Rational animals are a staple of children's literature — and, in some cases, adult literature as well. I think of Richard Adams' 1974 novel "Watership Down," in which a thoughtful crew of rabbits sets out to find a new home, or Daniel Evan Weiss' humorous and elegant "The Roaches Have No King" (1994), which involves the delicate interplay between a tribe of urban cockroaches and the human inhabitant of the apartment where they live.
Throughout these novels, characters are anthropomorphized in all but the most superficial ways. The underlying ethos (or one of them) is that there is not so much difference between us, that every creature shares a basic set of needs or longings: food, shelter, a little love.
Something not dissimilar is at work in Laline Paull's first novel, "The Bees," although with one essential difference — the characters she portrays are bees. In saying that, I'm not just referring to their shells, their wings, their stingers but also to their emotions and their culture, which are not human in any way we commonly recognize.
Opening with the birth of a lowly sanitation worker, Flora 717, Paull makes clear from the outset that we are in an environment unto itself. "Static roared through her brain," she writes, "thunderous vibration shook the ground and a thousand scents dazed her mind. All she could do was breathe until gradually the vibration and static subsided and the scent evaporated into the air."
The decision to start with the emergence of her protagonist is a smart one, because Flora has to decipher the landscape, as do we. With her as proxy, we learn the makeup of the beehive, its caste system — the Sage, or priestesses, are at the top, and factions such as Thistle (guards), Teasel (nursemaids) and Foragers (hunter/gatherers) all fill highly regimented roles.
It's an entirely female social order, in which the few males are worshiped on the surface but dispatched with when the going gets rough. Paull portrays them as buffoonish, their language and demeanor almost Elizabethan in its excesses.
"I hear of queens who favor wit over strength," a runt named Linden says, challenging the boorish Sir Quercus, who is the very definition of an alpha. "Ha!" Quercus replies. "My wit is all pent in my prick, so I shall triumph with her as well." It's not hard to imagine Paull, who studied English and theater at Oxford and in London, drawing on Shakespearean comedy for inspiration, especially the interplay between Falstaff and Prince Hal.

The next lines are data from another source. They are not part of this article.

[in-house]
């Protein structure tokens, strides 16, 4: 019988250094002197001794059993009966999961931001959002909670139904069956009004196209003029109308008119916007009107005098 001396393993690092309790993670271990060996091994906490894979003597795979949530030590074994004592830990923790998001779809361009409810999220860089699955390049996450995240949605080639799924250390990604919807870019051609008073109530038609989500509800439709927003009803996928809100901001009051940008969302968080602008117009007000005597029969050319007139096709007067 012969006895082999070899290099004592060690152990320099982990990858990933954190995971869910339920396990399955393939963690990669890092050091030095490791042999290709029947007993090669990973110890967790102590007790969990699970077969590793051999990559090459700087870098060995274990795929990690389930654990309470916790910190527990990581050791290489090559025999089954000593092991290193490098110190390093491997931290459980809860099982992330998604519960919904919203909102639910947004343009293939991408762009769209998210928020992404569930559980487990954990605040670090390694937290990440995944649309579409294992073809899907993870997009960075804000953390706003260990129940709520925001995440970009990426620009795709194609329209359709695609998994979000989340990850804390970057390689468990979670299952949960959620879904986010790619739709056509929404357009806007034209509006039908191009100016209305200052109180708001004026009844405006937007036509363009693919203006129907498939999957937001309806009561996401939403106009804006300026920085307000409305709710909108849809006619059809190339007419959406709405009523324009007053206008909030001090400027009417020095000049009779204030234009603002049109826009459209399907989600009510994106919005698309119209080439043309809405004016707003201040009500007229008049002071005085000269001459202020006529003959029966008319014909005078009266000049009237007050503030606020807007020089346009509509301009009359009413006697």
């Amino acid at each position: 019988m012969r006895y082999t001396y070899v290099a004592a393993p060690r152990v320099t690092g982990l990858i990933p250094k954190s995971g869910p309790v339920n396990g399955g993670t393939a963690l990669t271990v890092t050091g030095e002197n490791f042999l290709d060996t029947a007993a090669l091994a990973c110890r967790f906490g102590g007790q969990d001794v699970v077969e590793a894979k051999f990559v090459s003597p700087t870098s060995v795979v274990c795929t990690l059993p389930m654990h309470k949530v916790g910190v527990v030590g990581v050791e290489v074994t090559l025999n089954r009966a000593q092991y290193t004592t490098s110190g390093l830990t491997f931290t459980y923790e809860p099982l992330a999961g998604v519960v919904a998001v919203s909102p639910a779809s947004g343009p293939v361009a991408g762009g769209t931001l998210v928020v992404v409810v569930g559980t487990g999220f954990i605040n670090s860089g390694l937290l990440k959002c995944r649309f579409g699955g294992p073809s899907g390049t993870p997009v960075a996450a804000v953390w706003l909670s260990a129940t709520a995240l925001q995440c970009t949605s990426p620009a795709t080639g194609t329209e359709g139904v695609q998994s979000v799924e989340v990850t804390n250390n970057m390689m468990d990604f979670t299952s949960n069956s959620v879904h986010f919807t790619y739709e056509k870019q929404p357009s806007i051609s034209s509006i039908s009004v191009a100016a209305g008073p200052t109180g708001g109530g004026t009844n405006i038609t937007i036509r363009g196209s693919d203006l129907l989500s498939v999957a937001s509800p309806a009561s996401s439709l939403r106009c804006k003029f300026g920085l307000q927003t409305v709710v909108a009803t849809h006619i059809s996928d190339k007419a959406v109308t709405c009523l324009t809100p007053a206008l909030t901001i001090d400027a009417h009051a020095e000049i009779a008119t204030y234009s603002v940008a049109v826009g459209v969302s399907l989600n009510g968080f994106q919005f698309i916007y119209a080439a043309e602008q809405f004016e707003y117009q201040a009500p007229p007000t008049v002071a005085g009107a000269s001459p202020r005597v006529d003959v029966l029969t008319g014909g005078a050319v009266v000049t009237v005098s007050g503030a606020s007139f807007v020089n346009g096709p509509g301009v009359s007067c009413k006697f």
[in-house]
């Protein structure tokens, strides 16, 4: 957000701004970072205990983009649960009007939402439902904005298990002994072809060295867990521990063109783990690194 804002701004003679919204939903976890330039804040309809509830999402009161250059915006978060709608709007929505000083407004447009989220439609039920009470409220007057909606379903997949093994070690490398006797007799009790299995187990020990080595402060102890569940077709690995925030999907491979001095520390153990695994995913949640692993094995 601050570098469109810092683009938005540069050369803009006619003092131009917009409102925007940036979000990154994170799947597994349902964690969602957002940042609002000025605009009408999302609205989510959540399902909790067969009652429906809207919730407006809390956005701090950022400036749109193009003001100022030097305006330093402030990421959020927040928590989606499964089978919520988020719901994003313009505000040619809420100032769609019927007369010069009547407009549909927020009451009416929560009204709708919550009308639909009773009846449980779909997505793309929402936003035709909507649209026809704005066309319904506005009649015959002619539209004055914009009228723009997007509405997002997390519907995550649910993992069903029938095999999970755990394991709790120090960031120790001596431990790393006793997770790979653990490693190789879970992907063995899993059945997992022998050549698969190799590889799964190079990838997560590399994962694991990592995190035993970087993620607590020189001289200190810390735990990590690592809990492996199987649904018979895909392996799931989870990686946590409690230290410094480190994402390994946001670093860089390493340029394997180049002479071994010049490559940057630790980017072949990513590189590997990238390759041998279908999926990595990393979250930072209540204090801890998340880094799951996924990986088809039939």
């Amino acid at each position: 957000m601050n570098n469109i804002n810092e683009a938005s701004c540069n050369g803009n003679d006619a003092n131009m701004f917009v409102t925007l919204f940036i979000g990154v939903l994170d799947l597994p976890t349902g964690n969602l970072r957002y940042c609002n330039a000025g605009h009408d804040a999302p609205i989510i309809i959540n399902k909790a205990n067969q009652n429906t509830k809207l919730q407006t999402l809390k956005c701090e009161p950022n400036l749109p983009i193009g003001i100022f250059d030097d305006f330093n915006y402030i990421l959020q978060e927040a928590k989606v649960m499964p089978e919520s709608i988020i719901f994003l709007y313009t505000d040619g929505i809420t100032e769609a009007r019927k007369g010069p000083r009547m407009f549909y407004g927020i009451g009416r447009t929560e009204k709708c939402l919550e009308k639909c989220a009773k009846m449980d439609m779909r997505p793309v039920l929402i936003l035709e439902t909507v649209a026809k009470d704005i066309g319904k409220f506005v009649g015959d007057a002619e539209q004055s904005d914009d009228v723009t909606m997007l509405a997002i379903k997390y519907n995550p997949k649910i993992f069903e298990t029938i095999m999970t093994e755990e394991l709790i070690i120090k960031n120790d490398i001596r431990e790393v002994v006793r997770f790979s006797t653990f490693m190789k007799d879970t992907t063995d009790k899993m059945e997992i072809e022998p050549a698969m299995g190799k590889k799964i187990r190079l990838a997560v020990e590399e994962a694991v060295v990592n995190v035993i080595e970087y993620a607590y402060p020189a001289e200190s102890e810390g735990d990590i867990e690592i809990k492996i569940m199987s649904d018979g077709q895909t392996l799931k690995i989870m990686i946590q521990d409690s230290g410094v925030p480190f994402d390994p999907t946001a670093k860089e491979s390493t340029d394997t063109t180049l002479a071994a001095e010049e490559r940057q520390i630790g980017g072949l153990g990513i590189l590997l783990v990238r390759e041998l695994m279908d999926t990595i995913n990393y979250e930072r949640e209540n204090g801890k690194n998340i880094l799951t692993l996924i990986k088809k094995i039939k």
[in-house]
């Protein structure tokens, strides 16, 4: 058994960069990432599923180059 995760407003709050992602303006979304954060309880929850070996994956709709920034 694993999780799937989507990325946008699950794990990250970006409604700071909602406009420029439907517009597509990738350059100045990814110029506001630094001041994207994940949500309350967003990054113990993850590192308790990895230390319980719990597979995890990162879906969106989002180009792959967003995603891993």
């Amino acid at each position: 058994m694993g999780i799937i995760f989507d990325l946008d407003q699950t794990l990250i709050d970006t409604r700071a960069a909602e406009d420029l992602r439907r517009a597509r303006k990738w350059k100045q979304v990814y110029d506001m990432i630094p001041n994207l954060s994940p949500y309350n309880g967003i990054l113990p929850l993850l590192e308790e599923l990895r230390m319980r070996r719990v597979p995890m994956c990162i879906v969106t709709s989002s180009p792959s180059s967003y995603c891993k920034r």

If this suggests that "The Bees" is a satire, it isn't — which may be the most unexpected aspect of the book. Paull, in other words, has no intention of using her bees to comment on or to reflect human society; rather, she wants to portray a world hidden within our own. To do that, she creates a universe of scent and symbol, in which pheromones have the ability to unveil us and all are in service to the hive mind. "Accept, Obey and Serve," the bees intone to one another as a refrain, a reminder that for each of them there is a place.
And yet Flora is somewhere in the middle, a bee with a burgeoning consciousness, caught between her devotion to the queen, to the collective, and her own capacity for individual thought. When the hive explodes into intrigue and conflict (as we have known it will from the beginning of the novel), she alone can move from caste to caste. An outsider in a culture that brooks no outsiders — "Deformity is evil. Deformity is not permitted," caution the fertility police — she is the only one who can see the social order whole. What that gives her is a whisper of conscience, not hive mind exactly but a more articulated perspective: Let's call it responsibility.
A move like that is perhaps inevitable in a novel such as this one; Paull is not writing about real bees, after all. At the same time, it weakens the central conceit (and what is best about the book), which is its understanding that the bees have nothing to do with us. Paull makes that explicit with a brief prologue and epilogue that take place among the humans — for them, the hive, which has been kept for many years by an old beekeeper, is alien and distinct.
Nonetheless, in Flora's sense of destiny, her purpose, Paull belies the less rational, or conscious, underpinnings of the apian world. Yes, the hive is an elaborately structured society, with queens and drones and workers, and yes, in its organization, we are tempted to find a metaphor for ourselves.
Still, the most effective moments in "The Bees" come when Paull spurns this reading in favor of something more imaginative. "Ego is the great peril of your occupation," a Sage priestess warns Flora. "… Only Queen and Colony matter. … In the air, you may think for yourselves. Here, the Hive Mind takes that care from you. Do not reject it."
Ecco: 340 pp., $25.99